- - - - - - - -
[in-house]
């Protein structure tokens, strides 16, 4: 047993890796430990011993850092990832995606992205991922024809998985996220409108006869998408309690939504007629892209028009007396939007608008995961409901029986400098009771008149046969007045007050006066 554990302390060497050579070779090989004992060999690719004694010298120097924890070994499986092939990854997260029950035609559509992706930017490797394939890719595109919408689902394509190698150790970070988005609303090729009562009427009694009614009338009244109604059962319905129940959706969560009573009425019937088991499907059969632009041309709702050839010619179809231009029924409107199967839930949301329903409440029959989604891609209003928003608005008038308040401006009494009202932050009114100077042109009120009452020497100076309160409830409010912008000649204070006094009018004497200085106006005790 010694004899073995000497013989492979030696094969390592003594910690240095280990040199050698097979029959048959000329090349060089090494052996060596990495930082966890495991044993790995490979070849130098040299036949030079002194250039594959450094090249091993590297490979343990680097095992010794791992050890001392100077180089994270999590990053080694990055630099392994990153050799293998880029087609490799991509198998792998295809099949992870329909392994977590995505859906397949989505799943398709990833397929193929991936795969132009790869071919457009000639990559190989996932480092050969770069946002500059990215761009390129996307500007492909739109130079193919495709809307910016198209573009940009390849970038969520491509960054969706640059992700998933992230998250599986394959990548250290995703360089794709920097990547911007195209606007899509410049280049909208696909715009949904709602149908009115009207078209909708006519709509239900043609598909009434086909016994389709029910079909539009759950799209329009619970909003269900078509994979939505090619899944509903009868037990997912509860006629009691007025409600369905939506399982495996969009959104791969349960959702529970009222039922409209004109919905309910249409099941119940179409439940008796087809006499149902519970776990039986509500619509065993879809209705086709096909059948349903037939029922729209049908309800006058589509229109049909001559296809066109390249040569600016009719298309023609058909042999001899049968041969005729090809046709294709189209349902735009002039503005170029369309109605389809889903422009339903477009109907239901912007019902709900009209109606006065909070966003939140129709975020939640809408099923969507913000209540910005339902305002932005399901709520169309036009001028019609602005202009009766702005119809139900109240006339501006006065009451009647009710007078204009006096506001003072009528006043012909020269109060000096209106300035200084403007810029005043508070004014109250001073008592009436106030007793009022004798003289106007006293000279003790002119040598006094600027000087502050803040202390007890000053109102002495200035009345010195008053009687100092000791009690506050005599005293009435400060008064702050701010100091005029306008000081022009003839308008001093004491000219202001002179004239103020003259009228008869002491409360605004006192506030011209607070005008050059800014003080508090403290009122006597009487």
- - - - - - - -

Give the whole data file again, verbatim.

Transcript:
[in-house]
């Protein structure tokens, strides 16, 4: 047993890796430990011993850092990832995606992205991922024809998985996220409108006869998408309690939504007629892209028009007396939007608008995961409901029986400098009771008149046969007045007050006066 554990302390060497050579070779090989004992060999690719004694010298120097924890070994499986092939990854997260029950035609559509992706930017490797394939890719595109919408689902394509190698150790970070988005609303090729009562009427009694009614009338009244109604059962319905129940959706969560009573009425019937088991499907059969632009041309709702050839010619179809231009029924409107199967839930949301329903409440029959989604891609209003928003608005008038308040401006009494009202932050009114100077042109009120009452020497100076309160409830409010912008000649204070006094009018004497200085106006005790 010694004899073995000497013989492979030696094969390592003594910690240095280990040199050698097979029959048959000329090349060089090494052996060596990495930082966890495991044993790995490979070849130098040299036949030079002194250039594959450094090249091993590297490979343990680097095992010794791992050890001392100077180089994270999590990053080694990055630099392994990153050799293998880029087609490799991509198998792998295809099949992870329909392994977590995505859906397949989505799943398709990833397929193929991936795969132009790869071919457009000639990559190989996932480092050969770069946002500059990215761009390129996307500007492909739109130079193919495709809307910016198209573009940009390849970038969520491509960054969706640059992700998933992230998250599986394959990548250290995703360089794709920097990547911007195209606007899509410049280049909208696909715009949904709602149908009115009207078209909708006519709509239900043609598909009434086909016994389709029910079909539009759950799209329009619970909003269900078509994979939505090619899944509903009868037990997912509860006629009691007025409600369905939506399982495996969009959104791969349960959702529970009222039922409209004109919905309910249409099941119940179409439940008796087809006499149902519970776990039986509500619509065993879809209705086709096909059948349903037939029922729209049908309800006058589509229109049909001559296809066109390249040569600016009719298309023609058909042999001899049968041969005729090809046709294709189209349902735009002039503005170029369309109605389809889903422009339903477009109907239901912007019902709900009209109606006065909070966003939140129709975020939640809408099923969507913000209540910005339902305002932005399901709520169309036009001028019609602005202009009766702005119809139900109240006339501006006065009451009647009710007078204009006096506001003072009528006043012909020269109060000096209106300035200084403007810029005043508070004014109250001073008592009436106030007793009022004798003289106007006293000279003790002119040598006094600027000087502050803040202390007890000053109102002495200035009345010195008053009687100092000791009690506050005599005293009435400060008064702050701010100091005029306008000081022009003839308008001093004491000219202001002179004239103020003259009228008869002491409360605004006192506030011209607070005008050059800014003080508090403290009122006597009487």